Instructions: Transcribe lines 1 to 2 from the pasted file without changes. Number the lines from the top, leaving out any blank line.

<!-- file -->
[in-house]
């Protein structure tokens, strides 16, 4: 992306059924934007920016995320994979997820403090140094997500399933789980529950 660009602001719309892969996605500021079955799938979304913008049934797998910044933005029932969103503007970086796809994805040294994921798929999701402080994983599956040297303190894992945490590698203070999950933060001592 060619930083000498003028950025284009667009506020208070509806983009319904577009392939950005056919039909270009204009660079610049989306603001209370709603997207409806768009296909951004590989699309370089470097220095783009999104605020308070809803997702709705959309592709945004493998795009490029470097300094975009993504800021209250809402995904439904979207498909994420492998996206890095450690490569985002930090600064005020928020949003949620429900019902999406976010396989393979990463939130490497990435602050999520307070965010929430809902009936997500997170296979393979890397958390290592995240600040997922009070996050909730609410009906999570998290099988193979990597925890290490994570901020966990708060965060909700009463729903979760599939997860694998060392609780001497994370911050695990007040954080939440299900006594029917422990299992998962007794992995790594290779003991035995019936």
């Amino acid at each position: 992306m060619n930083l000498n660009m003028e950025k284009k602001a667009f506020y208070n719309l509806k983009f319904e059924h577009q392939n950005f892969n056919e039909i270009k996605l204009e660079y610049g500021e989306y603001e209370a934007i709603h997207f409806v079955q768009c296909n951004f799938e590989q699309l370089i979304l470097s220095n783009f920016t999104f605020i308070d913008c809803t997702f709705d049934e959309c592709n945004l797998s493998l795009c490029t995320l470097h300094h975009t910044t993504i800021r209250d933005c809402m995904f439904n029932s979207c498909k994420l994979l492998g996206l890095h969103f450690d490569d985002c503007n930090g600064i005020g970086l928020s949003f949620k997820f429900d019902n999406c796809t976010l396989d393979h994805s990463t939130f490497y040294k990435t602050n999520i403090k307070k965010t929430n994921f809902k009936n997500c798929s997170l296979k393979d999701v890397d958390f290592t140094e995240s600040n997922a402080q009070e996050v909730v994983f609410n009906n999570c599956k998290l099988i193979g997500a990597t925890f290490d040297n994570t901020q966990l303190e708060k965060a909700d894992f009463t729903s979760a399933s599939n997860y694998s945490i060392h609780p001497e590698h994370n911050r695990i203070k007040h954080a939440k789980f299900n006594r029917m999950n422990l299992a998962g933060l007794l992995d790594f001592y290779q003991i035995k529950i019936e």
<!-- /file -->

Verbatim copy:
[in-house]
């Protein structure tokens, strides 16, 4: 992306059924934007920016995320994979997820403090140094997500399933789980529950 660009602001719309892969996605500021079955799938979304913008049934797998910044933005029932969103503007970086796809994805040294994921798929999701402080994983599956040297303190894992945490590698203070999950933060001592 060619930083000498003028950025284009667009506020208070509806983009319904577009392939950005056919039909270009204009660079610049989306603001209370709603997207409806768009296909951004590989699309370089470097220095783009999104605020308070809803997702709705959309592709945004493998795009490029470097300094975009993504800021209250809402995904439904979207498909994420492998996206890095450690490569985002930090600064005020928020949003949620429900019902999406976010396989393979990463939130490497990435602050999520307070965010929430809902009936997500997170296979393979890397958390290592995240600040997922009070996050909730609410009906999570998290099988193979990597925890290490994570901020966990708060965060909700009463729903979760599939997860694998060392609780001497994370911050695990007040954080939440299900006594029917422990299992998962007794992995790594290779003991035995019936």